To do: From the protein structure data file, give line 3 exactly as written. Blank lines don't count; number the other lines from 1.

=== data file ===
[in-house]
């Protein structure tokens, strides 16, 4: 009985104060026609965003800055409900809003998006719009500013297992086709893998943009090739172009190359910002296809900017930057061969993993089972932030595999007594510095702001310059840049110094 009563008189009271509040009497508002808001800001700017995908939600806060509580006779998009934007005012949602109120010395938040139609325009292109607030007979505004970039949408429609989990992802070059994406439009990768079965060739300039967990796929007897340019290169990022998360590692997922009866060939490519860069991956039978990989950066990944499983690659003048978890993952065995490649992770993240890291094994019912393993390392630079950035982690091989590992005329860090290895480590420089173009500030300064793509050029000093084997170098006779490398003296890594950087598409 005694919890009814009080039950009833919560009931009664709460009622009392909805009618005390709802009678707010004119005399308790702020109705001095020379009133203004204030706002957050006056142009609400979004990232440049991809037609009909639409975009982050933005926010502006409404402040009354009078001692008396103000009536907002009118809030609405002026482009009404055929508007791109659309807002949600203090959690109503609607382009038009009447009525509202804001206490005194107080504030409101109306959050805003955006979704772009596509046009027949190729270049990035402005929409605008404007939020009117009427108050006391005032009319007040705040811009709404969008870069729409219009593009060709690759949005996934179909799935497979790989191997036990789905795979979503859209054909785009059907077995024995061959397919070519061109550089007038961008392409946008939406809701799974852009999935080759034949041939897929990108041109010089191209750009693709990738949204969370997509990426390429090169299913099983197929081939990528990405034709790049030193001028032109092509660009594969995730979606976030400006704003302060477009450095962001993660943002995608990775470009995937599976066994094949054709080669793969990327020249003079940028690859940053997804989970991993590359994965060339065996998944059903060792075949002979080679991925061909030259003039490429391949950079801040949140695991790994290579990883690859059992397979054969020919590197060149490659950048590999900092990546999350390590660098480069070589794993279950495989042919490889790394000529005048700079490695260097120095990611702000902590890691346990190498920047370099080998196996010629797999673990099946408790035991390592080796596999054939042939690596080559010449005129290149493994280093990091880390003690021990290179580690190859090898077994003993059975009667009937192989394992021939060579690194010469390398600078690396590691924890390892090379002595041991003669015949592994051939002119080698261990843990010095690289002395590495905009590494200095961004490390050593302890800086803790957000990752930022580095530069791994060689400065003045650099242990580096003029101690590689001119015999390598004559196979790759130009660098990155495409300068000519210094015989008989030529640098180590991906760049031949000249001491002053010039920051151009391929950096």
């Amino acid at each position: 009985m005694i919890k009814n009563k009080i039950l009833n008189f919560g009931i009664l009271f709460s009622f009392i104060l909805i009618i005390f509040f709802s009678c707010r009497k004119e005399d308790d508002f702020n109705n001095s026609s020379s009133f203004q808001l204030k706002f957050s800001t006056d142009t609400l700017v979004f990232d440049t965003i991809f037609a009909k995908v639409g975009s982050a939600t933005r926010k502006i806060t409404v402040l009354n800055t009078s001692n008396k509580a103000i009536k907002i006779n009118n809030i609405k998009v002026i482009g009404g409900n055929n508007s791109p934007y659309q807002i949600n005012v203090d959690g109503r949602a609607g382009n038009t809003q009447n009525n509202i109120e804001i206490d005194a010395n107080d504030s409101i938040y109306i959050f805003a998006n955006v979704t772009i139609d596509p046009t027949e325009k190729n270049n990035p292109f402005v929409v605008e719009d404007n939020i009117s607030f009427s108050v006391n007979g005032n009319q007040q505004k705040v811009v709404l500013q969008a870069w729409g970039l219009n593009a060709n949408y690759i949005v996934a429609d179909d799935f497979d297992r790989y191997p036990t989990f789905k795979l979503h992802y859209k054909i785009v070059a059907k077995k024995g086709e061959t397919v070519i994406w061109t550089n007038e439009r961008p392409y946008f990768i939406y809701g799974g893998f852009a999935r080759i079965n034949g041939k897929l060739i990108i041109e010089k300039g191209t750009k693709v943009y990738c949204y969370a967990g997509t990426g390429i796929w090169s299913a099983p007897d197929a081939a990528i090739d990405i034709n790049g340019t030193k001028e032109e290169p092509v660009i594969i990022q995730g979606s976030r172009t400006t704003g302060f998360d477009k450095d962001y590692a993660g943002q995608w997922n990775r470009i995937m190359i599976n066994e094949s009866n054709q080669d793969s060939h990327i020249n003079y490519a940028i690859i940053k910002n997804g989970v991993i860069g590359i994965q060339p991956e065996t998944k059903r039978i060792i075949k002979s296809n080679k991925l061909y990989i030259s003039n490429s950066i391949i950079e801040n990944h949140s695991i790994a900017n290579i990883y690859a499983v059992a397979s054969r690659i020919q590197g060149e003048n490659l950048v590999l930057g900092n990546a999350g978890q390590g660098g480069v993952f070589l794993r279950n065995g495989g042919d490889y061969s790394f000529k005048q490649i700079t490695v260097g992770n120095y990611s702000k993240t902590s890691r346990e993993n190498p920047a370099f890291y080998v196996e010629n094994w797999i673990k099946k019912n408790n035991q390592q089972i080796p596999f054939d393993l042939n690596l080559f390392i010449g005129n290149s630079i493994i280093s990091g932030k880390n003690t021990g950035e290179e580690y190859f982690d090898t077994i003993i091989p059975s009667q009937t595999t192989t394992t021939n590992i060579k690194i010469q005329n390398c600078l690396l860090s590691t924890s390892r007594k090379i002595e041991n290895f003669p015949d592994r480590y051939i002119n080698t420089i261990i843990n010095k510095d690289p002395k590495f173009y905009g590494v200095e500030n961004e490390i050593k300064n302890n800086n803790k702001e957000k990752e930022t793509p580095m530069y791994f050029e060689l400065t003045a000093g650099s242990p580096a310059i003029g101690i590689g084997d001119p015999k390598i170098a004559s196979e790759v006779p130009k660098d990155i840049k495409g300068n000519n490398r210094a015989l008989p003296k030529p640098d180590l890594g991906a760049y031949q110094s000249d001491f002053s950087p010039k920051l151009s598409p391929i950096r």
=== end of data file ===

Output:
């Amino acid at each position: 009985m005694i919890k009814n009563k009080i039950l009833n008189f919560g009931i009664l009271f709460s009622f009392i104060l909805i009618i005390f509040f709802s009678c707010r009497k004119e005399d308790d508002f702020n109705n001095s026609s020379s009133f203004q808001l204030k706002f957050s800001t006056d142009t609400l700017v979004f990232d440049t965003i991809f037609a009909k995908v639409g975009s982050a939600t933005r926010k502006i806060t409404v402040l009354n800055t009078s001692n008396k509580a103000i009536k907002i006779n009118n809030i609405k998009v002026i482009g009404g409900n055929n508007s791109p934007y659309q807002i949600n005012v203090d959690g109503r949602a609607g382009n038009t809003q009447n009525n509202i109120e804001i206490d005194a010395n107080d504030s409101i938040y109306i959050f805003a998006n955006v979704t772009i139609d596509p046009t027949e325009k190729n270049n990035p292109f402005v929409v605008e719009d404007n939020i009117s607030f009427s108050v006391n007979g005032n009319q007040q505004k705040v811009v709404l500013q969008a870069w729409g970039l219009n593009a060709n949408y690759i949005v996934a429609d179909d799935f497979d297992r790989y191997p036990t989990f789905k795979l979503h992802y859209k054909i785009v070059a059907k077995k024995g086709e061959t397919v070519i994406w061109t550089n007038e439009r961008p392409y946008f990768i939406y809701g799974g893998f852009a999935r080759i079965n034949g041939k897929l060739i990108i041109e010089k300039g191209t750009k693709v943009y990738c949204y969370a967990g997509t990426g390429i796929w090169s299913a099983p007897d197929a081939a990528i090739d990405i034709n790049g340019t030193k001028e032109e290169p092509v660009i594969i990022q995730g979606s976030r172009t400006t704003g302060f998360d477009k450095d962001y590692a993660g943002q995608w997922n990775r470009i995937m190359i599976n066994e094949s009866n054709q080669d793969s060939h990327i020249n003079y490519a940028i690859i940053k910002n997804g989970v991993i860069g590359i994965q060339p991956e065996t998944k059903r039978i060792i075949k002979s296809n080679k991925l061909y990989i030259s003039n490429s950066i391949i950079e801040n990944h949140s695991i790994a900017n290579i990883y690859a499983v059992a397979s054969r690659i020919q590197g060149e003048n490659l950048v590999l930057g900092n990546a999350g978890q390590g660098g480069v993952f070589l794993r279950n065995g495989g042919d490889y061969s790394f000529k005048q490649i700079t490695v260097g992770n120095y990611s702000k993240t902590s890691r346990e993993n190498p920047a370099f890291y080998v196996e010629n094994w797999i673990k099946k019912n408790n035991q390592q089972i080796p596999f054939d393993l042939n690596l080559f390392i010449g005129n290149s630079i493994i280093s990091g932030k880390n003690t021990g950035e290179e580690y190859f982690d090898t077994i003993i091989p059975s009667q009937t595999t192989t394992t021939n590992i060579k690194i010469q005329n390398c600078l690396l860090s590691t924890s390892r007594k090379i002595e041991n290895f003669p015949d592994r480590y051939i002119n080698t420089i261990i843990n010095k510095d690289p002395k590495f173009y905009g590494v200095e500030n961004e490390i050593k300064n302890n800086n803790k702001e957000k990752e930022t793509p580095m530069y791994f050029e060689l400065t003045a000093g650099s242990p580096a310059i003029g101690i590689g084997d001119p015999k390598i170098a004559s196979e790759v006779p130009k660098d990155i840049k495409g300068n000519n490398r210094a015989l008989p003296k030529p640098d180590l890594g991906a760049y031949q110094s000249d001491f002053s950087p010039k920051l151009s598409p391929i950096r």